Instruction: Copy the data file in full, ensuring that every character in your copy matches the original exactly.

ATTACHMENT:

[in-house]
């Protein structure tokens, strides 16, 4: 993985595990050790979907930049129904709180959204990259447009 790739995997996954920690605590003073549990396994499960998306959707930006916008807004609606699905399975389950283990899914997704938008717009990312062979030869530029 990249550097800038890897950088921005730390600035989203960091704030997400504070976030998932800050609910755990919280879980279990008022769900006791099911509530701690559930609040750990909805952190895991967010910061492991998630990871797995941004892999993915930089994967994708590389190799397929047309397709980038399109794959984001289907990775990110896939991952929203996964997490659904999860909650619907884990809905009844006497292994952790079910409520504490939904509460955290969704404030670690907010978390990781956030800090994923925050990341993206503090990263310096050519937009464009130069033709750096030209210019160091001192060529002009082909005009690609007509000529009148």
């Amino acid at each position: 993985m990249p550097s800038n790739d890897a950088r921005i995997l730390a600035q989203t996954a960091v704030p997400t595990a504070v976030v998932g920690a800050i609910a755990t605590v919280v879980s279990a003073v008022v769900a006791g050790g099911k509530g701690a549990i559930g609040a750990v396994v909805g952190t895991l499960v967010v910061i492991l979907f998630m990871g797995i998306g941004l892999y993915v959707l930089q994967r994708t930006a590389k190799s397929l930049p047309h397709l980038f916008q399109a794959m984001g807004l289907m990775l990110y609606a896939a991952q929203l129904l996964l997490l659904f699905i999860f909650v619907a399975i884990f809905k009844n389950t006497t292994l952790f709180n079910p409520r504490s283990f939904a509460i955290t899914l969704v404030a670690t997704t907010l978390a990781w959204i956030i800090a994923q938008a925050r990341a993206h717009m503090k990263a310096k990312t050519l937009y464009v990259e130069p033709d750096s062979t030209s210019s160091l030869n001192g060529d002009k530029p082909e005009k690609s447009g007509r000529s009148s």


[in-house]
């Protein structure tokens, strides 16, 4: 993985595990050790979907930049129904709180959204990259447009 790739995997996954920690605590003073549990396994499960998306959707930006916008807004609606699905399975389950283990899914997704938008717009990312062979030869530029 990249550097800038890897950088921005730390600035989203960091704030997400504070976030998932800050609910755990919280879980279990008022769900006791099911509530701690559930609040750990909805952190895991967010910061492991998630990871797995941004892999993915930089994967994708590389190799397929047309397709980038399109794959984001289907990775990110896939991952929203996964997490659904999860909650619907884990809905009844006497292994952790079910409520504490939904509460955290969704404030670690907010978390990781956030800090994923925050990341993206503090990263310096050519937009464009130069033709750096030209210019160091001192060529002009082909005009690609007509000529009148």
């Amino acid at each position: 993985m990249p550097s800038n790739d890897a950088r921005i995997l730390a600035q989203t996954a960091v704030p997400t595990a504070v976030v998932g920690a800050i609910a755990t605590v919280v879980s279990a003073v008022v769900a006791g050790g099911k509530g701690a549990i559930g609040a750990v396994v909805g952190t895991l499960v967010v910061i492991l979907f998630m990871g797995i998306g941004l892999y993915v959707l930089q994967r994708t930006a590389k190799s397929l930049p047309h397709l980038f916008q399109a794959m984001g807004l289907m990775l990110y609606a896939a991952q929203l129904l996964l997490l659904f699905i999860f909650v619907a399975i884990f809905k009844n389950t006497t292994l952790f709180n079910p409520r504490s283990f939904a509460i955290t899914l969704v404030a670690t997704t907010l978390a990781w959204i956030i800090a994923q938008a925050r990341a993206h717009m503090k990263a310096k990312t050519l937009y464009v990259e130069p033709d750096s062979t030209s210019s160091l030869n001192g060529d002009k530029p082909e005009k690609s447009g007509r000529s009148s």